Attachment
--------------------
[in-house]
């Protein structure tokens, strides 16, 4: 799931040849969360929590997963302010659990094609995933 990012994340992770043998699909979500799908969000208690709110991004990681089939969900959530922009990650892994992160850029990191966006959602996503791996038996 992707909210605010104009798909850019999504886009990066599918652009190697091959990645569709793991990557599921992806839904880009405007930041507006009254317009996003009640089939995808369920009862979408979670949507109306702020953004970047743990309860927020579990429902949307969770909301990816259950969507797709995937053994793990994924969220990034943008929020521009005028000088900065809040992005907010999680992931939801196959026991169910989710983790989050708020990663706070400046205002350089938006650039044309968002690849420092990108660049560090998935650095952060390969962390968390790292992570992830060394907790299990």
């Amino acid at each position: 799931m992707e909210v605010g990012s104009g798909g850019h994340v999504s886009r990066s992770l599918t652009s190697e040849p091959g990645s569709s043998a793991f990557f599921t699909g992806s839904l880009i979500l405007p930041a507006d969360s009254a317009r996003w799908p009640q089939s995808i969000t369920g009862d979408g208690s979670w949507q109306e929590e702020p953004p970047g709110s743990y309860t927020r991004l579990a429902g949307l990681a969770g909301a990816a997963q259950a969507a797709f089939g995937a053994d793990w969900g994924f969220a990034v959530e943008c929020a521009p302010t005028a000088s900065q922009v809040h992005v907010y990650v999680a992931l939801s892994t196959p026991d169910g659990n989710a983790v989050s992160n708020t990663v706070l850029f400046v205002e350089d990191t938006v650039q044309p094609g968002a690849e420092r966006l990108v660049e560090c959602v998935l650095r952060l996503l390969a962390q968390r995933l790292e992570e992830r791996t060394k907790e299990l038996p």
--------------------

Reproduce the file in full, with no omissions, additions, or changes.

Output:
[in-house]
């Protein structure tokens, strides 16, 4: 799931040849969360929590997963302010659990094609995933 990012994340992770043998699909979500799908969000208690709110991004990681089939969900959530922009990650892994992160850029990191966006959602996503791996038996 992707909210605010104009798909850019999504886009990066599918652009190697091959990645569709793991990557599921992806839904880009405007930041507006009254317009996003009640089939995808369920009862979408979670949507109306702020953004970047743990309860927020579990429902949307969770909301990816259950969507797709995937053994793990994924969220990034943008929020521009005028000088900065809040992005907010999680992931939801196959026991169910989710983790989050708020990663706070400046205002350089938006650039044309968002690849420092990108660049560090998935650095952060390969962390968390790292992570992830060394907790299990």
């Amino acid at each position: 799931m992707e909210v605010g990012s104009g798909g850019h994340v999504s886009r990066s992770l599918t652009s190697e040849p091959g990645s569709s043998a793991f990557f599921t699909g992806s839904l880009i979500l405007p930041a507006d969360s009254a317009r996003w799908p009640q089939s995808i969000t369920g009862d979408g208690s979670w949507q109306e929590e702020p953004p970047g709110s743990y309860t927020r991004l579990a429902g949307l990681a969770g909301a990816a997963q259950a969507a797709f089939g995937a053994d793990w969900g994924f969220a990034v959530e943008c929020a521009p302010t005028a000088s900065q922009v809040h992005v907010y990650v999680a992931l939801s892994t196959p026991d169910g659990n989710a983790v989050s992160n708020t990663v706070l850029f400046v205002e350089d990191t938006v650039q044309p094609g968002a690849e420092r966006l990108v660049e560090c959602v998935l650095r952060l996503l390969a962390q968390r995933l790292e992570e992830r791996t060394k907790e299990l038996p």